Front door edible permaculture. Photo: Grow Journey
I have discovered that one of the things I enjoy most about receiving monthly seeds from Grow Journey is the reading and learning that accompanies each arrival.
Much of what we do well is a combination of a love of the subject, experience and instinct. But when you add solid information and method, the result is good technique.
Good technique is the backbone of most beautiful things. Good food, music, art. Gardens.
So, OK; I wax lyrical. But it's January, and there are feet of snow on the ground here in Brooklyn, and gardeners must think big thoughts in January because they can't do anything else.
Back to those seeds.
When a Seeds of the Month envelope from Grow Journey arrives in the mail, I go straight to my member sign-in on the website and click on the My Seeds tab - this is a personalized member perk, and where the learning begins.
The Grow Journey team has put a lot of effort into background stories for the plants whose seeds you receive monthly, with practical GrowGuides (screenshot below), as well as information on sustainable growing practises - much of which is teaching me details of organic gardening and permaculture that are new to me (and timely, given my gardening move from containers to in-ground).
They are also developing visually sophisticated but practical GrowPlans: graphics that illustrate how to combine particular edible plants for specific exposures, taking into account sun requirements, time of harvest, and plant heights in relation to one another, for maximum aesthetic impact.
So my seeds are arriving and a small pile is growing. What about winter? Well, I'm thinking: which crop will go where, and when, in our vegetable plot - the area (10' x 10') of our back garden where only edibles will be grown, and in the beds on the edge. These side beds have herbs and fruit (blueberries, black raspberries and strawberries) and will have some vegetables, along with many flowering perennial ornamentals. Those are for my pleasure, but are also effectively plant guilds (a permaculture term, basically companion plants), which will provide habitats for beneficial insects and organisms, for the ongoing adventure that is my organic gardening life.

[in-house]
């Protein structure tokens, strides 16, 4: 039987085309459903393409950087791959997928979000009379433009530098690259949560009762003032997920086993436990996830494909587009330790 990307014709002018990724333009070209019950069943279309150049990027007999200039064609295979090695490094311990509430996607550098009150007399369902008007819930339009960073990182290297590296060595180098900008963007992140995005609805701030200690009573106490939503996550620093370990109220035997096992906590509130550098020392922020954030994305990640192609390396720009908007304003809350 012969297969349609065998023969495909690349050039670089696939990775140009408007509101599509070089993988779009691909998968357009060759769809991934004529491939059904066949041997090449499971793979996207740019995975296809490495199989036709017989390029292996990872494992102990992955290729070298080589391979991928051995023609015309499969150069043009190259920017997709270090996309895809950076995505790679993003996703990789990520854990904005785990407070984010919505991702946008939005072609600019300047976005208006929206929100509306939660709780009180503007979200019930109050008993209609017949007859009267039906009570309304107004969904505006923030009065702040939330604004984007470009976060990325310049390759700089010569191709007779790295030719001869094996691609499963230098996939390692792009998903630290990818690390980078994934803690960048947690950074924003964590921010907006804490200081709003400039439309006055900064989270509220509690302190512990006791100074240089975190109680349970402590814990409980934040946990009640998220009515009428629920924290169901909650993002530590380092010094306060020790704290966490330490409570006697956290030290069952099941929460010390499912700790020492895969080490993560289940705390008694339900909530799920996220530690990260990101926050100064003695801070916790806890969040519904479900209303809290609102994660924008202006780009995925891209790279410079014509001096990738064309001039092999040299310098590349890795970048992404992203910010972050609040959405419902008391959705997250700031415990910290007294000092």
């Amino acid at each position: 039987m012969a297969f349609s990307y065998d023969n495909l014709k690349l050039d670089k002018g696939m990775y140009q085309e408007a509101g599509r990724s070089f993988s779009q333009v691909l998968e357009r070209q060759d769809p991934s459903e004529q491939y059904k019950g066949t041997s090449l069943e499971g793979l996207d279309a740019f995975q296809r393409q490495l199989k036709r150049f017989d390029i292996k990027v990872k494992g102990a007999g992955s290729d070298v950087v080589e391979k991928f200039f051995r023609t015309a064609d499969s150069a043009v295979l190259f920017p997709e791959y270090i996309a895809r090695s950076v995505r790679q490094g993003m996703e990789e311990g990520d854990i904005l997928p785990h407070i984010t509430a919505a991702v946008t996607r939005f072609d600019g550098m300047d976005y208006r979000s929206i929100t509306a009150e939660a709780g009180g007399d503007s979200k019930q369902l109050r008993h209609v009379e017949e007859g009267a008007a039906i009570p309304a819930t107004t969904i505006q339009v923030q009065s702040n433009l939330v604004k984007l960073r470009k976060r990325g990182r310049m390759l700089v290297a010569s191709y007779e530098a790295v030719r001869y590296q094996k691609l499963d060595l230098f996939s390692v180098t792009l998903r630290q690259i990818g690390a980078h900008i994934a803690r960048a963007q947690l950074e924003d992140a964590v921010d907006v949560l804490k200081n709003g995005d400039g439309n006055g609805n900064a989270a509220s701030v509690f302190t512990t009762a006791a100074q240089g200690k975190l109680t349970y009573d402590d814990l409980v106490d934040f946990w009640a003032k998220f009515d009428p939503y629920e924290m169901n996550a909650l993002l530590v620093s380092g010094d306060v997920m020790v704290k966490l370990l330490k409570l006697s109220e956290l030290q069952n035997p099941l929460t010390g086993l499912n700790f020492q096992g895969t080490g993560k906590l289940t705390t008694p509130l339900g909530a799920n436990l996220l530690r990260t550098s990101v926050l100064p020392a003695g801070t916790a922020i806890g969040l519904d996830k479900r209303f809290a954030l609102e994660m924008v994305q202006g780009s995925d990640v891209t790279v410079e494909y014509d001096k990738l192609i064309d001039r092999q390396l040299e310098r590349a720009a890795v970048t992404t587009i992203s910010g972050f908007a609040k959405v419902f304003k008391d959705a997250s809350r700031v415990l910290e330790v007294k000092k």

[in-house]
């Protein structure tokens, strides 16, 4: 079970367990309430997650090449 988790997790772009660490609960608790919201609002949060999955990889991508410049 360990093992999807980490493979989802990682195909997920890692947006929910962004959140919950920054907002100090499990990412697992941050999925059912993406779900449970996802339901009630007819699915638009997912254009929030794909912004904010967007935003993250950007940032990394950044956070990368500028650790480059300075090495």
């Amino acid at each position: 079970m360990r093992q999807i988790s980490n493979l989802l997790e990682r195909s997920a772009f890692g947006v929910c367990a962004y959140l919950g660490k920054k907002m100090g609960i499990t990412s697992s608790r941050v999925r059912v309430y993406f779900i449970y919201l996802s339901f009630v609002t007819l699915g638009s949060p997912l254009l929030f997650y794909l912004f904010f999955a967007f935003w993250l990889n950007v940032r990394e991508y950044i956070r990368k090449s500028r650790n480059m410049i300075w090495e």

(Which reminds me about the powdered oyster shells, as well as the egg shells I am collecting to pulverize. But those are another story.)
I am very happy about the garden cress (Lepidium sativum) in this month's package (to be sown 4-6 weeks before the last frost). I love salad leaves, and I love peppery cresses; I forage for Barbarea verna every spring, and this one has a similar bite. It will also handle some of the shade that I have.
Grow Journey's Mission reads:
"We’re realists who think that it’s become quite clear that industrial agriculture (as currently practiced) is a demonstrably bad answer to a good question: “How can we feed everyone in the world without destroying it?“ We’re optimists who believe we can help design a better food system: one seed, one person, one yard, and one farm at a time."
Realistic, gardening optimists are hard not to like. I learned at Abalimi bezekhaya that microfarming is probably the answer to world hunger, and to the environmental and ethical ills attendant to massive monoculture (plants or animals). In my foraging and horticultural life, I grow and collect for the kitchen because it gives me pleasure, but also because both practises teach me about how food grows and how it can be grown, as well as the beauty of seasonal eating. I never really understood what we eat until I began to grow it myself.
We need change, and each of us can contribute to that change by amending everyday habits - such as the way we eat and garden. Belonging to a wider community of like-minded growers is one way to achieve this, and that is what Grow Journey offers.
For more information, and how to become a member (there is a 30-day free trial), visit the Grow Journey website. 66 Square Feet is a Grow Journey partner - see my previous post.